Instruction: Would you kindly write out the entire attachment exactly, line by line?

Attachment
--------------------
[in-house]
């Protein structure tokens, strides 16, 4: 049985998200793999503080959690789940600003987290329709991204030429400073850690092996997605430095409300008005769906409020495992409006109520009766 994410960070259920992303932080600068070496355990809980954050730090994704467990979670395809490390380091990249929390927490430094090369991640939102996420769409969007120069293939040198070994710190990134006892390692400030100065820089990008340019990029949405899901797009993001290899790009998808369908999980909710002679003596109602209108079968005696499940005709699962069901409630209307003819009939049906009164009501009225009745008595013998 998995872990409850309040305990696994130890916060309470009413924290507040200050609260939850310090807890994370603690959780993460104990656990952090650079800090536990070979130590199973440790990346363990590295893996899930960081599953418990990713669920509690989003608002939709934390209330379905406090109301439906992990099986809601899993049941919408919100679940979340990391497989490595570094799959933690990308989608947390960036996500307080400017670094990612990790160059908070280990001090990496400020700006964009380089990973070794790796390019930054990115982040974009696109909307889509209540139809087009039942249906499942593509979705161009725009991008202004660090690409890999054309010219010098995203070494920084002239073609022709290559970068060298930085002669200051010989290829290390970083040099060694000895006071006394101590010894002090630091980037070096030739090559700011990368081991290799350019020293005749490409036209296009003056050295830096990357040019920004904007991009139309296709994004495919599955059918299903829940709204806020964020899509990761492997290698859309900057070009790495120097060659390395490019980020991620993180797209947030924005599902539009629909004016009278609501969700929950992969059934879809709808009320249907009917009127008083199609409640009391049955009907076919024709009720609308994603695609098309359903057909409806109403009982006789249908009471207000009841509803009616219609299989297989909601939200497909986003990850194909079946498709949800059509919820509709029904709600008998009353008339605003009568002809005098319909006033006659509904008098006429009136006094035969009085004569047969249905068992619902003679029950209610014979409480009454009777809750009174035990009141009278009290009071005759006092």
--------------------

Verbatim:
[in-house]
């Protein structure tokens, strides 16, 4: 049985998200793999503080959690789940600003987290329709991204030429400073850690092996997605430095409300008005769906409020495992409006109520009766 994410960070259920992303932080600068070496355990809980954050730090994704467990979670395809490390380091990249929390927490430094090369991640939102996420769409969007120069293939040198070994710190990134006892390692400030100065820089990008340019990029949405899901797009993001290899790009998808369908999980909710002679003596109602209108079968005696499940005709699962069901409630209307003819009939049906009164009501009225009745008595013998 998995872990409850309040305990696994130890916060309470009413924290507040200050609260939850310090807890994370603690959780993460104990656990952090650079800090536990070979130590199973440790990346363990590295893996899930960081599953418990990713669920509690989003608002939709934390209330379905406090109301439906992990099986809601899993049941919408919100679940979340990391497989490595570094799959933690990308989608947390960036996500307080400017670094990612990790160059908070280990001090990496400020700006964009380089990973070794790796390019930054990115982040974009696109909307889509209540139809087009039942249906499942593509979705161009725009991008202004660090690409890999054309010219010098995203070494920084002239073609022709290559970068060298930085002669200051010989290829290390970083040099060694000895006071006394101590010894002090630091980037070096030739090559700011990368081991290799350019020293005749490409036209296009003056050295830096990357040019920004904007991009139309296709994004495919599955059918299903829940709204806020964020899509990761492997290698859309900057070009790495120097060659390395490019980020991620993180797209947030924005599902539009629909004016009278609501969700929950992969059934879809709808009320249907009917009127008083199609409640009391049955009907076919024709009720609308994603695609098309359903057909409806109403009982006789249908009471207000009841509803009616219609299989297989909601939200497909986003990850194909079946498709949800059509919820509709029904709600008998009353008339605003009568002809005098319909006033006659509904008098006429009136006094035969009085004569047969249905068992619902003679029950209610014979409480009454009777809750009174035990009141009278009290009071005759006092």